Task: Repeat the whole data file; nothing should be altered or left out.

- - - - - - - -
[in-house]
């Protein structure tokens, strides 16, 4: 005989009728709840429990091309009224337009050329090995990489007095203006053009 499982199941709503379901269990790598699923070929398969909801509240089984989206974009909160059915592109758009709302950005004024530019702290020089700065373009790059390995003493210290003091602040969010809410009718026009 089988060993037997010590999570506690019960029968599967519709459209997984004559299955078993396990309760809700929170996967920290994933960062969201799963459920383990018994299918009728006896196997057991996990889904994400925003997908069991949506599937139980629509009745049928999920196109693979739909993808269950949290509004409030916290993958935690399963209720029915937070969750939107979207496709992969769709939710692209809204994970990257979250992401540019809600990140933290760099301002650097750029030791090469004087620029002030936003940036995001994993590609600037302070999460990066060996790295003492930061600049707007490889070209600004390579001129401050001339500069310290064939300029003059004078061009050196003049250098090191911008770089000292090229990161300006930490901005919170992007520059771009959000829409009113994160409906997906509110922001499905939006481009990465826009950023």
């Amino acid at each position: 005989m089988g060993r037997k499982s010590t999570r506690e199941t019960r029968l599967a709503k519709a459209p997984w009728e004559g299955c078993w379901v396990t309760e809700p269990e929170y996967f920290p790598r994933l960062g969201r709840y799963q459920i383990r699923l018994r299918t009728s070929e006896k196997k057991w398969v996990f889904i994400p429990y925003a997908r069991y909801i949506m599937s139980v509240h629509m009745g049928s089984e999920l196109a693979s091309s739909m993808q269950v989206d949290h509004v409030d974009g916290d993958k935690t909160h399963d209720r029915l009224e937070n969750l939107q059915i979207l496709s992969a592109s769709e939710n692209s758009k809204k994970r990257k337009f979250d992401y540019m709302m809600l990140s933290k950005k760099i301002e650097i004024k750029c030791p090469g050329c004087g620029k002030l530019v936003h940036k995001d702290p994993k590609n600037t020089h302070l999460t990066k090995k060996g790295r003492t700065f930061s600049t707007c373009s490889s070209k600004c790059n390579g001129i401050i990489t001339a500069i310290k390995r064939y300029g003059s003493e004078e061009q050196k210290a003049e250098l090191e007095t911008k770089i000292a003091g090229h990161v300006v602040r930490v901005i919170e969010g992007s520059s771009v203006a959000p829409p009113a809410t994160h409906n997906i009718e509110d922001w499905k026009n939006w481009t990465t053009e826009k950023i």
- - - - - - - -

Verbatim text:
[in-house]
């Protein structure tokens, strides 16, 4: 005989009728709840429990091309009224337009050329090995990489007095203006053009 499982199941709503379901269990790598699923070929398969909801509240089984989206974009909160059915592109758009709302950005004024530019702290020089700065373009790059390995003493210290003091602040969010809410009718026009 089988060993037997010590999570506690019960029968599967519709459209997984004559299955078993396990309760809700929170996967920290994933960062969201799963459920383990018994299918009728006896196997057991996990889904994400925003997908069991949506599937139980629509009745049928999920196109693979739909993808269950949290509004409030916290993958935690399963209720029915937070969750939107979207496709992969769709939710692209809204994970990257979250992401540019809600990140933290760099301002650097750029030791090469004087620029002030936003940036995001994993590609600037302070999460990066060996790295003492930061600049707007490889070209600004390579001129401050001339500069310290064939300029003059004078061009050196003049250098090191911008770089000292090229990161300006930490901005919170992007520059771009959000829409009113994160409906997906509110922001499905939006481009990465826009950023």
């Amino acid at each position: 005989m089988g060993r037997k499982s010590t999570r506690e199941t019960r029968l599967a709503k519709a459209p997984w009728e004559g299955c078993w379901v396990t309760e809700p269990e929170y996967f920290p790598r994933l960062g969201r709840y799963q459920i383990r699923l018994r299918t009728s070929e006896k196997k057991w398969v996990f889904i994400p429990y925003a997908r069991y909801i949506m599937s139980v509240h629509m009745g049928s089984e999920l196109a693979s091309s739909m993808q269950v989206d949290h509004v409030d974009g916290d993958k935690t909160h399963d209720r029915l009224e937070n969750l939107q059915i979207l496709s992969a592109s769709e939710n692209s758009k809204k994970r990257k337009f979250d992401y540019m709302m809600l990140s933290k950005k760099i301002e650097i004024k750029c030791p090469g050329c004087g620029k002030l530019v936003h940036k995001d702290p994993k590609n600037t020089h302070l999460t990066k090995k060996g790295r003492t700065f930061s600049t707007c373009s490889s070209k600004c790059n390579g001129i401050i990489t001339a500069i310290k390995r064939y300029g003059s003493e004078e061009q050196k210290a003049e250098l090191e007095t911008k770089i000292a003091g090229h990161v300006v602040r930490v901005i919170e969010g992007s520059s771009v203006a959000p829409p009113a809410t994160h409906n997906i009718e509110d922001w499905k026009n939006w481009t990465t053009e826009k950023i």